In line with the objectives of the European Water Framework Directive, new fish migration facilities are to be built by the end of 2018 at the Traun-Pucking and Marchtrenk hydropower plants operated by Energie AG Oberösterreich. The two major projects feature wall heights between 2.40 and 5.70 m.
Two projects planned this year on the River Traun, some 30 km south-west of Linz, pursue the aim defined in the European Water Framework Directive of once again making rivers passable for fish and other aquatic creatures. "Architecture isn't the main problem with these structures," says Gerhard Wagesreiter from MEVA in Pfaffstätten. "What is particularly interesting is the meandering form of the fish passes alongside the hydropower plants." The 240 to 270 cm wide StarTec units used for the wall formwork are being vertically extended to achieve the necessary heights of up to 5.70 m. Little rearrangement is necessary. "The concrete is placed in so-called slots created by the subsequent hand-setting of our EcoAs formwork," explains Wagesreiter. In some places, custom-built units are used to create the exact shape required. Stefanie Besenbäck, site manager for GLS Bau und Montage GmbH, was very satisfied with this first use of the MEVA systems: "The different unit sizes and straightforward handling save us time and offer flexibility in meeting the many diverse requirements." The works are scheduled for completion by the end of 2018.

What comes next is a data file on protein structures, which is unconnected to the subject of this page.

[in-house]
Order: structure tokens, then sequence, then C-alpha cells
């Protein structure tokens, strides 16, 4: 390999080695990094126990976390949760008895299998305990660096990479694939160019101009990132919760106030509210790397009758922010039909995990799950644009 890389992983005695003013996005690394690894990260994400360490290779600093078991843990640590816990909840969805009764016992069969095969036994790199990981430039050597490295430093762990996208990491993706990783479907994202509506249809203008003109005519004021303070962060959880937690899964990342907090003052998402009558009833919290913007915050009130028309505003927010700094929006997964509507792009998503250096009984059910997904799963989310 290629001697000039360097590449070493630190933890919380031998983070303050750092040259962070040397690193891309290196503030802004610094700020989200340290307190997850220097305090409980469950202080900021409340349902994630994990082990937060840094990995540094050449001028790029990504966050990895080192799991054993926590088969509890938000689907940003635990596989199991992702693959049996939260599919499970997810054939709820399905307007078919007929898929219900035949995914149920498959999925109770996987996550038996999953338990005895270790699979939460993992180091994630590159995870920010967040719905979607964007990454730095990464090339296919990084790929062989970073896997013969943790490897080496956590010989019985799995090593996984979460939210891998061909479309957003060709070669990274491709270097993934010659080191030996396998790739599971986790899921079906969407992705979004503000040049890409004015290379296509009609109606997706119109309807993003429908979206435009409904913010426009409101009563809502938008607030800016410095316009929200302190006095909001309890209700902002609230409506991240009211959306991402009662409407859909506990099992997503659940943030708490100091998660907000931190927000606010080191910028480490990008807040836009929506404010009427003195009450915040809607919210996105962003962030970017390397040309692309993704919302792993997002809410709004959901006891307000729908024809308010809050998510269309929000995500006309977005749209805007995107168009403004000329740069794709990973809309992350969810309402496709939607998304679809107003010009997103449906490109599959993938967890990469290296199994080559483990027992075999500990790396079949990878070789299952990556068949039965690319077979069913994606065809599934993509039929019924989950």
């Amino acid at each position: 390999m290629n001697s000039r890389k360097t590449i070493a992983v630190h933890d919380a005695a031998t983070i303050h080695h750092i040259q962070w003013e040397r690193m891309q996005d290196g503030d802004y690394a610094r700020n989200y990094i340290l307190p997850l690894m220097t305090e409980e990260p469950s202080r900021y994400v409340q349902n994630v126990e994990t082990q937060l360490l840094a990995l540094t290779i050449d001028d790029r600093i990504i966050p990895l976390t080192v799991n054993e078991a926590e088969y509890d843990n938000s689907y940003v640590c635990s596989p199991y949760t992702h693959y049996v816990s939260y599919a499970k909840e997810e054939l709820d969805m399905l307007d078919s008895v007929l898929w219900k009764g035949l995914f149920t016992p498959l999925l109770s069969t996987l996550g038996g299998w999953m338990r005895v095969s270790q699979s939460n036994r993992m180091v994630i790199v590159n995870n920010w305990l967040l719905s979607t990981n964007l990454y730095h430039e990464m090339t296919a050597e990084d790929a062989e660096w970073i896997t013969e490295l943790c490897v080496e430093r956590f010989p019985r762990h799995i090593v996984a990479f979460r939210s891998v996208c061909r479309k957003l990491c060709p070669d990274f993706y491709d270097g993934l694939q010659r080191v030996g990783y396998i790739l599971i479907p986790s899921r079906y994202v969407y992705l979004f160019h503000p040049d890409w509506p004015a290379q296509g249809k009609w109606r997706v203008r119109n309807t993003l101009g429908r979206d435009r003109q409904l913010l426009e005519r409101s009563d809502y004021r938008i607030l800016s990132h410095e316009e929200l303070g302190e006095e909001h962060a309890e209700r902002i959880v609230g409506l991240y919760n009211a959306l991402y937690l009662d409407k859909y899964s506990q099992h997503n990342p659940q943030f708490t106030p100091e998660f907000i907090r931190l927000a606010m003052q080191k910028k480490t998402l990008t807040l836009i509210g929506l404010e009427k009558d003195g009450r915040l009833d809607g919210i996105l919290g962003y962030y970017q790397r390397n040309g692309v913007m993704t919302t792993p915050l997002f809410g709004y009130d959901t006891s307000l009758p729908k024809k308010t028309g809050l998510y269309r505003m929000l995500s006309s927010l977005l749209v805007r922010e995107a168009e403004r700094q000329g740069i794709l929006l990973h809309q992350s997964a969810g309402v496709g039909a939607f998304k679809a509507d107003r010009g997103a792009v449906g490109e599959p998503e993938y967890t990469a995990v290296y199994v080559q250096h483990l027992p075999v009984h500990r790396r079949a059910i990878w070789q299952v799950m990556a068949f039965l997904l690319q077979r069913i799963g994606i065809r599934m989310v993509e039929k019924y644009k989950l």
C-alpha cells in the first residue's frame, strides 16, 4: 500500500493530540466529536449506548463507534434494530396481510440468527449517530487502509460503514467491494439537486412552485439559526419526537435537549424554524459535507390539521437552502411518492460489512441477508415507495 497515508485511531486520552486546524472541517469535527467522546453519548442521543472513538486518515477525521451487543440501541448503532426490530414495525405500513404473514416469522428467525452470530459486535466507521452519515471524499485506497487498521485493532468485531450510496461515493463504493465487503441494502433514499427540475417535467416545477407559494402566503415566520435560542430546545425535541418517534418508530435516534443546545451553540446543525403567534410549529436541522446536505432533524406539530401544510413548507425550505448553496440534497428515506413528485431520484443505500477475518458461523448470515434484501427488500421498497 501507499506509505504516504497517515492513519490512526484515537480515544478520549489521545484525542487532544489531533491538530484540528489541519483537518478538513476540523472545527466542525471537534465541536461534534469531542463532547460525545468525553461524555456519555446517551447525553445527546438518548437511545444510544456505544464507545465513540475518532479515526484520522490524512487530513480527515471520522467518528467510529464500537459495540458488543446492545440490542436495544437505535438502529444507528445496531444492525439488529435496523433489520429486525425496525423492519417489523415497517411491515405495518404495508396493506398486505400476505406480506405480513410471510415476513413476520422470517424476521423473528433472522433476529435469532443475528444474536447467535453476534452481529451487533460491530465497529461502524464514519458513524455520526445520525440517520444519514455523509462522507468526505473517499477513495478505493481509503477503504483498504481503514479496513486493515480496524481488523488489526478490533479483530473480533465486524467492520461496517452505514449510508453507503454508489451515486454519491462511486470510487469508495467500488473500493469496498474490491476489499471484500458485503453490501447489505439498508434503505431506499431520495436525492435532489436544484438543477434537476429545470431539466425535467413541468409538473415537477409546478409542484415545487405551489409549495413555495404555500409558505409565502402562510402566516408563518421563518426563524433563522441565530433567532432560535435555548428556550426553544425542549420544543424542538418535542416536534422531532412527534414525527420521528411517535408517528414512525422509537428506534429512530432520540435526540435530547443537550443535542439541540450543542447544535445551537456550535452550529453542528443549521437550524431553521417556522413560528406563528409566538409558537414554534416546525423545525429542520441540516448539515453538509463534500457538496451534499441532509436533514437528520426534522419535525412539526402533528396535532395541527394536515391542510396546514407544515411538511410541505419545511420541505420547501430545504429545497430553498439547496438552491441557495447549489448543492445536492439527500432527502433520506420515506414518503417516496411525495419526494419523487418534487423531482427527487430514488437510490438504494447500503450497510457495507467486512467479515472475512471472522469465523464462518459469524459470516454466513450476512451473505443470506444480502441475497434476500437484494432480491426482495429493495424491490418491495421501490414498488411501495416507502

Referencen for Projets in Commercial & Residential Construction, Architectural Construction, High-Rise Construction and Civil Engineering Construction
MEVA STB 450 offers flexible solution for narrow, inclined rail section: Near the municipality of Gretzenbach, the four-track route branches into two separate lines. Here, the two southern tracks gradually descend and pass below the cantonal road before entering the new Eppenberg Tunnel.
BIM stands for Building Information Modelling, a holistic, software-based method for optimised planning and execution of construction projects.
MEVA's StarTec and Radius wall formwork played a starring role in the construction of a 20 m tall, plant-shaped viewing tower, built by the shore of Lake Velence, south-west of Budapest.